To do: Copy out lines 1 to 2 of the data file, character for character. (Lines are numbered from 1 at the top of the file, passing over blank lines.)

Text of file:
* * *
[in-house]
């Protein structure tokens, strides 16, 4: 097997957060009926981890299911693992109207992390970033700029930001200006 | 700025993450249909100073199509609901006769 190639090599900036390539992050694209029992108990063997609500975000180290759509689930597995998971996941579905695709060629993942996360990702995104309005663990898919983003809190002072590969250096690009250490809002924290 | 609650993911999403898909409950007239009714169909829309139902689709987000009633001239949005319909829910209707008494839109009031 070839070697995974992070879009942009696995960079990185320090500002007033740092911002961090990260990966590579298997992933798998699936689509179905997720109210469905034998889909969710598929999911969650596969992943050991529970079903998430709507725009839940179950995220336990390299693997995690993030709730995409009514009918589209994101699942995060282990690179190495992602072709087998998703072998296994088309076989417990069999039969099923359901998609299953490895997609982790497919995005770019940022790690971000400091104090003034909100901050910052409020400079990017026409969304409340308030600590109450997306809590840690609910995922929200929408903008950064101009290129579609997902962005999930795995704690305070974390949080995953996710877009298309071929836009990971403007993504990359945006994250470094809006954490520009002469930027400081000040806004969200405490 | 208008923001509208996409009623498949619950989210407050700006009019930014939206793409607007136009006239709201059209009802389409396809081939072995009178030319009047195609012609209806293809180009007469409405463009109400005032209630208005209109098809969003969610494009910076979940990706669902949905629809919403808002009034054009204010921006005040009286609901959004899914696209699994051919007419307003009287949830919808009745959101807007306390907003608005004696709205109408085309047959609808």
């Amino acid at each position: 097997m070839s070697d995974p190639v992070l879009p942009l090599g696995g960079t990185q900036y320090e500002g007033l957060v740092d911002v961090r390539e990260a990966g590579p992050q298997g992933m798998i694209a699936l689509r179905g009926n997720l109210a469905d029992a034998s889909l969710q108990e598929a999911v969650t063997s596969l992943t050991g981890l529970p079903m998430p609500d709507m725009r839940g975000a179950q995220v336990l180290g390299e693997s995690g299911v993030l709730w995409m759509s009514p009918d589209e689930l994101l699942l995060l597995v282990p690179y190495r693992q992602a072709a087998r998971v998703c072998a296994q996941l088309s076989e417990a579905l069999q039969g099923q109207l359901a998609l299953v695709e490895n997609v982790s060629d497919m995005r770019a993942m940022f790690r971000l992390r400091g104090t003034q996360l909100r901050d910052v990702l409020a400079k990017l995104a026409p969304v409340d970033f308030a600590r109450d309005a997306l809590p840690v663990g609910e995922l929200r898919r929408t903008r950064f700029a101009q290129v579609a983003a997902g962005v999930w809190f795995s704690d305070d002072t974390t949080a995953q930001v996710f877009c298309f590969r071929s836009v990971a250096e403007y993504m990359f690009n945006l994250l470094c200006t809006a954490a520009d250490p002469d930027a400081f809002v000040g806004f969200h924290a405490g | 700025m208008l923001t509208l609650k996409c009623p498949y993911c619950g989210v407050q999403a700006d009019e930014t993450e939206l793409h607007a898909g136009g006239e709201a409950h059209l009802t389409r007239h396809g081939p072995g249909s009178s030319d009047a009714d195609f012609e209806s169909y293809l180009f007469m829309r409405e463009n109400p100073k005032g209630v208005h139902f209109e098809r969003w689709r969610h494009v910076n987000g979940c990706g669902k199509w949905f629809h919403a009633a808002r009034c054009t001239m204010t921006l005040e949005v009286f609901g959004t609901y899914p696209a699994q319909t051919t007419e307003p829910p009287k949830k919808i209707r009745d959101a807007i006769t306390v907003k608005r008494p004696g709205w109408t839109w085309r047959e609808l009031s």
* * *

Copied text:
[in-house]
């Protein structure tokens, strides 16, 4: 097997957060009926981890299911693992109207992390970033700029930001200006 | 700025993450249909100073199509609901006769 190639090599900036390539992050694209029992108990063997609500975000180290759509689930597995998971996941579905695709060629993942996360990702995104309005663990898919983003809190002072590969250096690009250490809002924290 | 609650993911999403898909409950007239009714169909829309139902689709987000009633001239949005319909829910209707008494839109009031 070839070697995974992070879009942009696995960079990185320090500002007033740092911002961090990260990966590579298997992933798998699936689509179905997720109210469905034998889909969710598929999911969650596969992943050991529970079903998430709507725009839940179950995220336990390299693997995690993030709730995409009514009918589209994101699942995060282990690179190495992602072709087998998703072998296994088309076989417990069999039969099923359901998609299953490895997609982790497919995005770019940022790690971000400091104090003034909100901050910052409020400079990017026409969304409340308030600590109450997306809590840690609910995922929200929408903008950064101009290129579609997902962005999930795995704690305070974390949080995953996710877009298309071929836009990971403007993504990359945006994250470094809006954490520009002469930027400081000040806004969200405490 | 208008923001509208996409009623498949619950989210407050700006009019930014939206793409607007136009006239709201059209009802389409396809081939072995009178030319009047195609012609209806293809180009007469409405463009109400005032209630208005209109098809969003969610494009910076979940990706669902949905629809919403808002009034054009204010921006005040009286609901959004899914696209699994051919007419307003009287949830919808009745959101807007306390907003608005004696709205109408085309047959609808």